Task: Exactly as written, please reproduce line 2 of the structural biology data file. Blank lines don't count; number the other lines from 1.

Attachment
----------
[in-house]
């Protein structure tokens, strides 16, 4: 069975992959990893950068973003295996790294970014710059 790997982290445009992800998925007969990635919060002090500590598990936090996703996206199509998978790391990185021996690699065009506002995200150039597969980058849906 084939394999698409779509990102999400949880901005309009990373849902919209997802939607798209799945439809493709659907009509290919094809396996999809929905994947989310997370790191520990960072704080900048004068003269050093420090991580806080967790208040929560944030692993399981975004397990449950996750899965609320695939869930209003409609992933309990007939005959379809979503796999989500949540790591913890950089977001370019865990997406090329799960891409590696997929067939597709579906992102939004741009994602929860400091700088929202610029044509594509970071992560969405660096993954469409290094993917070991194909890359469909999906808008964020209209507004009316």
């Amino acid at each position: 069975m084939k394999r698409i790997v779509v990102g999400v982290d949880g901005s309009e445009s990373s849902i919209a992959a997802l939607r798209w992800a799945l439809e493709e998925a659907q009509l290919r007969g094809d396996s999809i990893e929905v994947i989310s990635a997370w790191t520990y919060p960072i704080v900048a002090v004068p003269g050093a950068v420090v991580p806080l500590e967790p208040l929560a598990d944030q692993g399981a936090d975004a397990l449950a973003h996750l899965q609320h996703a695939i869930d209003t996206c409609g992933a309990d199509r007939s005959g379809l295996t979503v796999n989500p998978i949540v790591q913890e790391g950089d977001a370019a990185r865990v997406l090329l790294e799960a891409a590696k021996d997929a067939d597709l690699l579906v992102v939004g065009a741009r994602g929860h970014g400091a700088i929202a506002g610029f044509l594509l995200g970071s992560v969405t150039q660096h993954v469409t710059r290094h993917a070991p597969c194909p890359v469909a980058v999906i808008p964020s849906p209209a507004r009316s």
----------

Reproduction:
């Protein structure tokens, strides 16, 4: 069975992959990893950068973003295996790294970014710059 790997982290445009992800998925007969990635919060002090500590598990936090996703996206199509998978790391990185021996690699065009506002995200150039597969980058849906 084939394999698409779509990102999400949880901005309009990373849902919209997802939607798209799945439809493709659907009509290919094809396996999809929905994947989310997370790191520990960072704080900048004068003269050093420090991580806080967790208040929560944030692993399981975004397990449950996750899965609320695939869930209003409609992933309990007939005959379809979503796999989500949540790591913890950089977001370019865990997406090329799960891409590696997929067939597709579906992102939004741009994602929860400091700088929202610029044509594509970071992560969405660096993954469409290094993917070991194909890359469909999906808008964020209209507004009316």